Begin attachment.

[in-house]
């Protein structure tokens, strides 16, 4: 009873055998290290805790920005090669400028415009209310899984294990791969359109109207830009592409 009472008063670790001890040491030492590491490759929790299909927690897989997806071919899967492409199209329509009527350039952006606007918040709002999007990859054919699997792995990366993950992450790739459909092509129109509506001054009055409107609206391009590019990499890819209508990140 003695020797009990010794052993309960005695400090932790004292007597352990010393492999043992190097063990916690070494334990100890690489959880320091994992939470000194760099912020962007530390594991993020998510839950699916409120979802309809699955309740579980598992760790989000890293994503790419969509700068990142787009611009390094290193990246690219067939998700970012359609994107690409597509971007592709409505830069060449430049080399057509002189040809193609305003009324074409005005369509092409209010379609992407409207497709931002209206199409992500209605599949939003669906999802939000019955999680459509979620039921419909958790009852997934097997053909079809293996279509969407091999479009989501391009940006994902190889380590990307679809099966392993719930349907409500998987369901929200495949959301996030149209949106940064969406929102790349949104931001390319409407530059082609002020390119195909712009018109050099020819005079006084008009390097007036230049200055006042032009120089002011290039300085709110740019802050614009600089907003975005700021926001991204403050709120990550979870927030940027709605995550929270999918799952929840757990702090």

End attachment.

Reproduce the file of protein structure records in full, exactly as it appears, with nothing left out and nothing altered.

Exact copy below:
[in-house]
């Protein structure tokens, strides 16, 4: 009873055998290290805790920005090669400028415009209310899984294990791969359109109207830009592409 009472008063670790001890040491030492590491490759929790299909927690897989997806071919899967492409199209329509009527350039952006606007918040709002999007990859054919699997792995990366993950992450790739459909092509129109509506001054009055409107609206391009590019990499890819209508990140 003695020797009990010794052993309960005695400090932790004292007597352990010393492999043992190097063990916690070494334990100890690489959880320091994992939470000194760099912020962007530390594991993020998510839950699916409120979802309809699955309740579980598992760790989000890293994503790419969509700068990142787009611009390094290193990246690219067939998700970012359609994107690409597509971007592709409505830069060449430049080399057509002189040809193609305003009324074409005005369509092409209010379609992407409207497709931002209206199409992500209605599949939003669906999802939000019955999680459509979620039921419909958790009852997934097997053909079809293996279509969407091999479009989501391009940006994902190889380590990307679809099966392993719930349907409500998987369901929200495949959301996030149209949106940064969406929102790349949104931001390319409407530059082609002020390119195909712009018109050099020819005079006084008009390097007036230049200055006042032009120089002011290039300085709110740019802050614009600089907003975005700021926001991204403050709120990550979870927030940027709605995550929270999918799952929840757990702090």